The Food and Drug Administration (FDA) on Thursday announced that it is limiting the authorization for the Johnson & Johnson COVID-19 to people who cannot or will not get other versions of the vaccine, citing the risk of rare blood clots.
The authorization for the J&J vaccine, also known as the Janssen vaccine, is now limited to people for whom the Pfizer or Moderna vaccines “are not accessible or clinically appropriate,” or “who elect to receive the Janssen COVID-19 Vaccine because they would otherwise not receive a COVID-19 vaccine.”
That is, people can still get the J&J vaccine if they are allergic to the mRNA vaccines from Pfizer or Moderna, or if personal concerns with the other vaccines mean they would otherwise go without any inoculation.
The agency said it was making the decision after “conducting an updated analysis, evaluation and investigation of reported cases” of the blood clots, which “warrants limiting the authorized use of the vaccine.”
Importantly, the Pfizer and Moderna vaccines do not carry the same risks of blood clots, given they use a different technology than the Johnson & Johnson vaccines.
Blood clots also remain rare among J&J recipients. The FDA has identified 60 confirmed cases of the blood clots following receipt of the J&J vaccine and nine deaths, it said. That is about three cases of blood clots for every million J&J vaccines administered, and 0.48 deaths per million doses of the J&J vaccine.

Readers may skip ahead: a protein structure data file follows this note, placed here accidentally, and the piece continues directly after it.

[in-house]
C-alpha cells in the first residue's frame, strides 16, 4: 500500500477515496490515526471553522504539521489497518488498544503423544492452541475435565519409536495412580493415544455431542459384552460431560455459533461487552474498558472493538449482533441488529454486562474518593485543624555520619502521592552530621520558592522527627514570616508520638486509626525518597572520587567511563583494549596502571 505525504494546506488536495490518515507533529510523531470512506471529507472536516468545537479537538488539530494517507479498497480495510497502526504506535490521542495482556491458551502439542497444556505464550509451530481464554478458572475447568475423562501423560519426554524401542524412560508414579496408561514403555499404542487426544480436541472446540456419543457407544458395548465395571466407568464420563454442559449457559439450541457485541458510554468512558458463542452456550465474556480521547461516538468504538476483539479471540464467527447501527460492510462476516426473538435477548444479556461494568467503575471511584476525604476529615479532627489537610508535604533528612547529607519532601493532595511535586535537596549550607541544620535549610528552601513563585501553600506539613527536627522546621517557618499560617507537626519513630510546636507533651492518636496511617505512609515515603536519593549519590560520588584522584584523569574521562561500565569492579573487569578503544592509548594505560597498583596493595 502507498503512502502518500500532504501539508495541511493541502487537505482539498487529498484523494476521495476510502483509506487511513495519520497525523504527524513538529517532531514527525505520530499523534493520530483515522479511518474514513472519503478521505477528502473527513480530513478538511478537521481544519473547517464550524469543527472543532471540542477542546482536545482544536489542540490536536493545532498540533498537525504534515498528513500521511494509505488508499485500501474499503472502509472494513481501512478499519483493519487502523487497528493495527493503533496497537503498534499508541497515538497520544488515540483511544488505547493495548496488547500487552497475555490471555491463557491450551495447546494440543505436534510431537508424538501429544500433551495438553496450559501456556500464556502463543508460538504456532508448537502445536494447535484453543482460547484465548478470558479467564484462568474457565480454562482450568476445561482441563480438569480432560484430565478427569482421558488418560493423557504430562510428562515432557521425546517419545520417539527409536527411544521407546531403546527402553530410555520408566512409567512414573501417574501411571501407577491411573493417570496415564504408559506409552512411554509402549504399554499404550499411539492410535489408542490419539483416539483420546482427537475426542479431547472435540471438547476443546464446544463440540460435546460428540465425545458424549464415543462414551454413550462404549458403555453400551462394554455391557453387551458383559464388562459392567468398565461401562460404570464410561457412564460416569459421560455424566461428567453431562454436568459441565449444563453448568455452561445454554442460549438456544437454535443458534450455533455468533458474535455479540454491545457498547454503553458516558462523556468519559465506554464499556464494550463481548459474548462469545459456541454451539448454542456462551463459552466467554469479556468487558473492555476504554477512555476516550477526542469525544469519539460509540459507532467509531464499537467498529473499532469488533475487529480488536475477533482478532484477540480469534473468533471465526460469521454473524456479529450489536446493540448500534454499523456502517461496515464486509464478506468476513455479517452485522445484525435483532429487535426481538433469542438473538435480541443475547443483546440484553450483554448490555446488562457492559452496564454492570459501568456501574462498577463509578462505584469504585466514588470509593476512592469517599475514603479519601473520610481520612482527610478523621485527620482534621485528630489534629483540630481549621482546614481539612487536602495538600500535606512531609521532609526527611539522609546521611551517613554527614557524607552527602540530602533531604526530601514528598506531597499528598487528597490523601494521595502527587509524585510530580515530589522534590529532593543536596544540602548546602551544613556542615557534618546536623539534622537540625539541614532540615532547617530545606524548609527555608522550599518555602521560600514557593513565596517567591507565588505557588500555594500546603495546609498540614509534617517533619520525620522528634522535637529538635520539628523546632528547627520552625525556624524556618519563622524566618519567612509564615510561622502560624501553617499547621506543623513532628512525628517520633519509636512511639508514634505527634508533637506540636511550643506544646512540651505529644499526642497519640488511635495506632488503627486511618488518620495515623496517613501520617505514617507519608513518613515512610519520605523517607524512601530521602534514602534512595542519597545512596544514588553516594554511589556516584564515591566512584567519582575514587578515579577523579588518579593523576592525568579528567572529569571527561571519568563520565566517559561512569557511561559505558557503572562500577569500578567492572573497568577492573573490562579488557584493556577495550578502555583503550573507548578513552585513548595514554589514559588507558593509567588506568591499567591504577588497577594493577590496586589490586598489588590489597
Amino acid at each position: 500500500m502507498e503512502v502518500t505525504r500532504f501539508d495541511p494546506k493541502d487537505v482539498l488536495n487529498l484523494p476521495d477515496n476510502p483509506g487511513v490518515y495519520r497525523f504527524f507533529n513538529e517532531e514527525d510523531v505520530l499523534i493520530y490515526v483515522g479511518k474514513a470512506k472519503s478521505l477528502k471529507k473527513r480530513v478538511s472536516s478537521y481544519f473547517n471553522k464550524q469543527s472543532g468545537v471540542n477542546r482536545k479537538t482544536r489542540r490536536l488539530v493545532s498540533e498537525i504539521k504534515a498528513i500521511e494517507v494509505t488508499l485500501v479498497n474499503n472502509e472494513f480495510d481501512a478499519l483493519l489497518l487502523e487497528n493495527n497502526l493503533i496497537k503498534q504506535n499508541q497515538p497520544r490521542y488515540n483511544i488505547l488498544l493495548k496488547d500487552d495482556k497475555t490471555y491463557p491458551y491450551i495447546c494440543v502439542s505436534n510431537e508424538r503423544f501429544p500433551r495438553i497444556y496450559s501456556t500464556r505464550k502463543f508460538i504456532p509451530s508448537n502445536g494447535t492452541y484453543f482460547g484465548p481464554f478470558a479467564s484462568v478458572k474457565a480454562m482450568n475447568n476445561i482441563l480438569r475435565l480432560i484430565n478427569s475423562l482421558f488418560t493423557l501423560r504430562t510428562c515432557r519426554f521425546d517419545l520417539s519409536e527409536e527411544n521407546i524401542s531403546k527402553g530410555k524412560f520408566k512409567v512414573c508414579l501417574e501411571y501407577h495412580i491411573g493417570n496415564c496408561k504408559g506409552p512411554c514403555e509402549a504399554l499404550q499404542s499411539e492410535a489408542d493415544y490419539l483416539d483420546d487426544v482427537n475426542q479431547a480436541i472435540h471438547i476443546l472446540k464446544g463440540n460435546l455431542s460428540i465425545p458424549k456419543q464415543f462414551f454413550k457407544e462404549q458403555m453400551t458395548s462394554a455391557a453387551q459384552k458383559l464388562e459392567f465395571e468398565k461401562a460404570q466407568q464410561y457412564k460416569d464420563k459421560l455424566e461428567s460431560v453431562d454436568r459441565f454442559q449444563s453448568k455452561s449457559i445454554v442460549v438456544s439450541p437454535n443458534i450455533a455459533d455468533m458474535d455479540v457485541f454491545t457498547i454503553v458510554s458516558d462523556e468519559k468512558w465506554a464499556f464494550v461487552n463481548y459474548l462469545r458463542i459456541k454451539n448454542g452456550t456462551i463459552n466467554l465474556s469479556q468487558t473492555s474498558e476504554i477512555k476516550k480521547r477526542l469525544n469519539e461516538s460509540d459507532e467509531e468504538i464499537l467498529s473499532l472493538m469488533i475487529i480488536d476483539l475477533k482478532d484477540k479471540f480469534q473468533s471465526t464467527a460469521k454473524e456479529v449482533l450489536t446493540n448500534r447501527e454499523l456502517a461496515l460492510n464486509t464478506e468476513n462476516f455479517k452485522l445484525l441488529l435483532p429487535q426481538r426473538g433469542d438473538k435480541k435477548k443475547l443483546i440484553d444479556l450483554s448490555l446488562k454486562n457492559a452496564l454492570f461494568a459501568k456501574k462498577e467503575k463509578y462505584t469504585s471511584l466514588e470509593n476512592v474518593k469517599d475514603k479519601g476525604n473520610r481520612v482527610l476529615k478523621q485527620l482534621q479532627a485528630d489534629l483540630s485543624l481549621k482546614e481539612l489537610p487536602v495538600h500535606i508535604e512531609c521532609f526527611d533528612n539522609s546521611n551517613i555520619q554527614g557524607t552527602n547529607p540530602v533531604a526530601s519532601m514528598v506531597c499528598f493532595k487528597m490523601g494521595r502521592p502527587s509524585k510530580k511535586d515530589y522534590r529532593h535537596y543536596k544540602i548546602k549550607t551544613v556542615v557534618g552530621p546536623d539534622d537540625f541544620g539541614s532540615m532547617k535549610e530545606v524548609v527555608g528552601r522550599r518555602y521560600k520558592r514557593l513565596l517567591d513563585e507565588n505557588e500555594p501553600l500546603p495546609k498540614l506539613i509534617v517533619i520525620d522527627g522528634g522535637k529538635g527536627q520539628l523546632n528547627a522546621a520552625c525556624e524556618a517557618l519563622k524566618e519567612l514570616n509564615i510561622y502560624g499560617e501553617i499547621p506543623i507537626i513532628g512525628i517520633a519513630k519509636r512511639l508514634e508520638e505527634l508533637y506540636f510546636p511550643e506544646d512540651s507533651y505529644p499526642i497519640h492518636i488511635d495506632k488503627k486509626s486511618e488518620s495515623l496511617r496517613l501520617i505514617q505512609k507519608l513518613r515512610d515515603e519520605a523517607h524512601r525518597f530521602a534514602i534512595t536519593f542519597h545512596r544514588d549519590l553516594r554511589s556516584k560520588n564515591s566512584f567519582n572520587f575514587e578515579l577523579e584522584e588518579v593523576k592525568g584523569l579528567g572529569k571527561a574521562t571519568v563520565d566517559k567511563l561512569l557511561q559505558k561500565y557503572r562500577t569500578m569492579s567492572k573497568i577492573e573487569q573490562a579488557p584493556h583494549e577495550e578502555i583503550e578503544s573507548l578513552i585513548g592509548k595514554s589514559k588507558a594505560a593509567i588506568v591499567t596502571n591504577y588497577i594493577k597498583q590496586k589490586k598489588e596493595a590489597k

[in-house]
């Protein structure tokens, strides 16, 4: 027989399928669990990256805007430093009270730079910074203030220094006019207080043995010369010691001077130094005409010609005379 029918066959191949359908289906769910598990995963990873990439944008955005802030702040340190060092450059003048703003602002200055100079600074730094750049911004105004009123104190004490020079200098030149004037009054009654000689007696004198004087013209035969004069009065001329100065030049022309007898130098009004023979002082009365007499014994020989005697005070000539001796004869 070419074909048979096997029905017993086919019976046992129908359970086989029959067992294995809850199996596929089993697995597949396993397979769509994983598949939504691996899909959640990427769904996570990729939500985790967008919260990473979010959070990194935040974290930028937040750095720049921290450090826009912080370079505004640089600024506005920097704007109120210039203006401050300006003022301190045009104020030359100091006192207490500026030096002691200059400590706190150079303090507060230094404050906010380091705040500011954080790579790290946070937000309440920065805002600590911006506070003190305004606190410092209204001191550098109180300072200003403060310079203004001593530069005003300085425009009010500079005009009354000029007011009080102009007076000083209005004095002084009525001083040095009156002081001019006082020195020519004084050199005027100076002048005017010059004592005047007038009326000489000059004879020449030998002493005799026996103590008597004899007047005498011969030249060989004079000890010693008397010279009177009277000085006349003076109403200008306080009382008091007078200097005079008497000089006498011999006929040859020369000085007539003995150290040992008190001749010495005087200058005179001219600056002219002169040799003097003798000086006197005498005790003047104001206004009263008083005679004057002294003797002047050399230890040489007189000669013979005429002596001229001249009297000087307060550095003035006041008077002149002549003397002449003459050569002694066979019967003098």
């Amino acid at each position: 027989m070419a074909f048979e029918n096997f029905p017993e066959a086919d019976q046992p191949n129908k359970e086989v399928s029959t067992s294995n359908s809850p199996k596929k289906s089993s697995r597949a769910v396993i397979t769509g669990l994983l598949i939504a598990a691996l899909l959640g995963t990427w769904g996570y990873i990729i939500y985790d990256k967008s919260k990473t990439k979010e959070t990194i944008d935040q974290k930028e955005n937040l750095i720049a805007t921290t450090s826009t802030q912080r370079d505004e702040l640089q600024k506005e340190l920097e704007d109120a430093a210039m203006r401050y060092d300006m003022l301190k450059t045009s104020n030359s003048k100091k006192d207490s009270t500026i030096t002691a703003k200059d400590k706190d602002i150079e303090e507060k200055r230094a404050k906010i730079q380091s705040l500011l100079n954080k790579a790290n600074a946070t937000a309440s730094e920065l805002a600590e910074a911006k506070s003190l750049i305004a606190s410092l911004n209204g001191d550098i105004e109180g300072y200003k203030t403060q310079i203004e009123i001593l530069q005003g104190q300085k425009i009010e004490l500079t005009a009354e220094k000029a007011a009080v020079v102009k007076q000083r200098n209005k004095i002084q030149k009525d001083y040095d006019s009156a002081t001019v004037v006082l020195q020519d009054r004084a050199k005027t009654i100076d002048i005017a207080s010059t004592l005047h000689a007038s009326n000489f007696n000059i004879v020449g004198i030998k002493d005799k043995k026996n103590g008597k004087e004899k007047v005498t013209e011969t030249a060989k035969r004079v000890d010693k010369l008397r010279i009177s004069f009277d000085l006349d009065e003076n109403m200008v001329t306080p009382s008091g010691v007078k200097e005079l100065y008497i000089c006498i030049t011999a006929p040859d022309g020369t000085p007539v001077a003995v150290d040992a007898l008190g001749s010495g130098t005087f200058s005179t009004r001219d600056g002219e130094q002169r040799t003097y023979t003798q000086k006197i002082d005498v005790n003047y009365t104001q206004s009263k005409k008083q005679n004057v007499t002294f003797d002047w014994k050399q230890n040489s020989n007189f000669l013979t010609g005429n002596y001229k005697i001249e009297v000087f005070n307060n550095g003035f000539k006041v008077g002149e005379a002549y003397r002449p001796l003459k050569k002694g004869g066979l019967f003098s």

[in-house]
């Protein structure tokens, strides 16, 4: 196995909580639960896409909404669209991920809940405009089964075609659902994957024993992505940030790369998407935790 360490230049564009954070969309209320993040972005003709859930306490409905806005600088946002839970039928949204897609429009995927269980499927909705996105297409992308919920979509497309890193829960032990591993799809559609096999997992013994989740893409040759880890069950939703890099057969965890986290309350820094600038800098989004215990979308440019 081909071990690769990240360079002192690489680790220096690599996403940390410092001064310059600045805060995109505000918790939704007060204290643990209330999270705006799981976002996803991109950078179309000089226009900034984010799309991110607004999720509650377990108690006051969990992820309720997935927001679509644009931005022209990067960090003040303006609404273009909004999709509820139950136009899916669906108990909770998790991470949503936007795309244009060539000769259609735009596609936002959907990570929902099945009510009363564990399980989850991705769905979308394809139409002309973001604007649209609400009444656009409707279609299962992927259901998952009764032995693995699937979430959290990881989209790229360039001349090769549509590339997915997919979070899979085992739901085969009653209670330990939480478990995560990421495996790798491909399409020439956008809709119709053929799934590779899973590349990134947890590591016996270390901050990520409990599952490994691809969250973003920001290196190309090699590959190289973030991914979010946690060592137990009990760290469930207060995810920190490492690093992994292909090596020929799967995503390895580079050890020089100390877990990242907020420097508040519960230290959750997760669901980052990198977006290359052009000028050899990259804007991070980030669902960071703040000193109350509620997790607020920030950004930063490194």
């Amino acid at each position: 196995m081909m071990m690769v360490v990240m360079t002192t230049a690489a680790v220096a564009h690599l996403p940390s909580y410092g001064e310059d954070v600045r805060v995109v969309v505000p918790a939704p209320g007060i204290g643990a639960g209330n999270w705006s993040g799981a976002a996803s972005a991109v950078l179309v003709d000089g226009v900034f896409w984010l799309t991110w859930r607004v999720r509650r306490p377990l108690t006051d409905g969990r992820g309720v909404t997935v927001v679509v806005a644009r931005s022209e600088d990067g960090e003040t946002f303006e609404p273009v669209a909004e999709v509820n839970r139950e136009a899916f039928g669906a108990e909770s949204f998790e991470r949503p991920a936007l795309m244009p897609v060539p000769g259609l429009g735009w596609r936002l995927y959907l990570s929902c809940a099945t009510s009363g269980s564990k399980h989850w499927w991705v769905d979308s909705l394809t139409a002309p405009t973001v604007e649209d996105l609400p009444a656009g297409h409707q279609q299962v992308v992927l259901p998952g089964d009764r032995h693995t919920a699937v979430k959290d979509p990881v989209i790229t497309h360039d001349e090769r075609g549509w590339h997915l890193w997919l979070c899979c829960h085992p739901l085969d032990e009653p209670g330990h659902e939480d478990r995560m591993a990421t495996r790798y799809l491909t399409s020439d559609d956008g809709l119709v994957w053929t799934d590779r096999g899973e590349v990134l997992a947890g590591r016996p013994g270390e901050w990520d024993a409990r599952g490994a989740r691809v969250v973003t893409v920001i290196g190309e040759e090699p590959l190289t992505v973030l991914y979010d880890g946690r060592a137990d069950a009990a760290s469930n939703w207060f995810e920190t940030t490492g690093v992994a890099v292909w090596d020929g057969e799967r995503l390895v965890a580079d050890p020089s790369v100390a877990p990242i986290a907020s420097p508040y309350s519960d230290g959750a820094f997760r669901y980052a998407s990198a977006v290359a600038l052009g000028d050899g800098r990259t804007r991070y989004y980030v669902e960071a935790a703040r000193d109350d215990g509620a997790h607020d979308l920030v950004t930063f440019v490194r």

The blood clots are formally known as thrombosis with thrombocytopenia syndrome (TTS).
This is not the first time that the risk has affected distribution of the vaccine. Regulators caused shockwaves, and some controversy, early last year, when they paused the administration of the J&J vaccine for several days to allow time to investigate the blood clots.
“Today’s action demonstrates the robustness of our safety surveillance systems and our commitment to ensuring that science and data guide our decisions,” said Peter Marks, a top FDA official. “We’ve been closely monitoring the Janssen COVID-19 Vaccine and occurrence of TTS following its administration and have used updated information from our safety surveillance systems to revise the [authorization].”
The J&J vaccine already had far lower usage than the Pfizer or Moderna vaccines. About 18 million doses have been administered, according to the Centers for Disease Control and Prevention, compared to more than 200 million for Moderna and more than 300 million for Pfizer.
In making its decision, the FDA noted the availability of other vaccines from Pfizer and Moderna, “which provide protection from COVID-19 and have not been shown to present a risk for TTS.”